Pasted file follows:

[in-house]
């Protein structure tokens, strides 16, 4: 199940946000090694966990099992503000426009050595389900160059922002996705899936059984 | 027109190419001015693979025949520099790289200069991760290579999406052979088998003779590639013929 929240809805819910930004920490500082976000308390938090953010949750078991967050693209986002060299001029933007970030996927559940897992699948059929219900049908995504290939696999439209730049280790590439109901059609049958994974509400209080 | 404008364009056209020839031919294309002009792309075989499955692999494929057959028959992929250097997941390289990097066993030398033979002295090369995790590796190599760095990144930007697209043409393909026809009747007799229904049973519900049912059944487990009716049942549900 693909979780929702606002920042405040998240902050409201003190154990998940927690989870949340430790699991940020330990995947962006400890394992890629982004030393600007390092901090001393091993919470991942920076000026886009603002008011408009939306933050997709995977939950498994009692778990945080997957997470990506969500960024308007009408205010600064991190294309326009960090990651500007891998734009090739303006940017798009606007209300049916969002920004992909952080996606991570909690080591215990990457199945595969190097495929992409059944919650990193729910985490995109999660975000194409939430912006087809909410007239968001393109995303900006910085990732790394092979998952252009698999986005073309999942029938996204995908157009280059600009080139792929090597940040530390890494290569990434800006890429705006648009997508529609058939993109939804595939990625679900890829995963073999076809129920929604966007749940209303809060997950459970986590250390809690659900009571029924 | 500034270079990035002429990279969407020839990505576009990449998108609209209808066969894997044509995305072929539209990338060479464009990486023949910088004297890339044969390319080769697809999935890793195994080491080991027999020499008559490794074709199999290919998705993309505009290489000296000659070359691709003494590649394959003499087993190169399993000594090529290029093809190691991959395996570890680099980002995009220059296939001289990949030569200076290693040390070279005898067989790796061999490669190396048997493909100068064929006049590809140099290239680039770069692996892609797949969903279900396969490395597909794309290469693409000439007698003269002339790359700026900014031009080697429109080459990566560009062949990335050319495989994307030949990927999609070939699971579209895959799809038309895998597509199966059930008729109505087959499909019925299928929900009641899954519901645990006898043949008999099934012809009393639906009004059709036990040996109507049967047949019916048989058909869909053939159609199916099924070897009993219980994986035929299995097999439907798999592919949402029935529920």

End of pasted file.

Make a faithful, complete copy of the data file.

[in-house]
């Protein structure tokens, strides 16, 4: 199940946000090694966990099992503000426009050595389900160059922002996705899936059984 | 027109190419001015693979025949520099790289200069991760290579999406052979088998003779590639013929 929240809805819910930004920490500082976000308390938090953010949750078991967050693209986002060299001029933007970030996927559940897992699948059929219900049908995504290939696999439209730049280790590439109901059609049958994974509400209080 | 404008364009056209020839031919294309002009792309075989499955692999494929057959028959992929250097997941390289990097066993030398033979002295090369995790590796190599760095990144930007697209043409393909026809009747007799229904049973519900049912059944487990009716049942549900 693909979780929702606002920042405040998240902050409201003190154990998940927690989870949340430790699991940020330990995947962006400890394992890629982004030393600007390092901090001393091993919470991942920076000026886009603002008011408009939306933050997709995977939950498994009692778990945080997957997470990506969500960024308007009408205010600064991190294309326009960090990651500007891998734009090739303006940017798009606007209300049916969002920004992909952080996606991570909690080591215990990457199945595969190097495929992409059944919650990193729910985490995109999660975000194409939430912006087809909410007239968001393109995303900006910085990732790394092979998952252009698999986005073309999942029938996204995908157009280059600009080139792929090597940040530390890494290569990434800006890429705006648009997508529609058939993109939804595939990625679900890829995963073999076809129920929604966007749940209303809060997950459970986590250390809690659900009571029924 | 500034270079990035002429990279969407020839990505576009990449998108609209209808066969894997044509995305072929539209990338060479464009990486023949910088004297890339044969390319080769697809999935890793195994080491080991027999020499008559490794074709199999290919998705993309505009290489000296000659070359691709003494590649394959003499087993190169399993000594090529290029093809190691991959395996570890680099980002995009220059296939001289990949030569200076290693040390070279005898067989790796061999490669190396048997493909100068064929006049590809140099290239680039770069692996892609797949969903279900396969490395597909794309290469693409000439007698003269002339790359700026900014031009080697429109080459990566560009062949990335050319495989994307030949990927999609070939699971579209895959799809038309895998597509199966059930008729109505087959499909019925299928929900009641899954519901645990006898043949008999099934012809009393639906009004059709036990040996109507049967047949019916048989058909869909053939159609199916099924070897009993219980994986035929299995097999439907798999592919949402029935529920």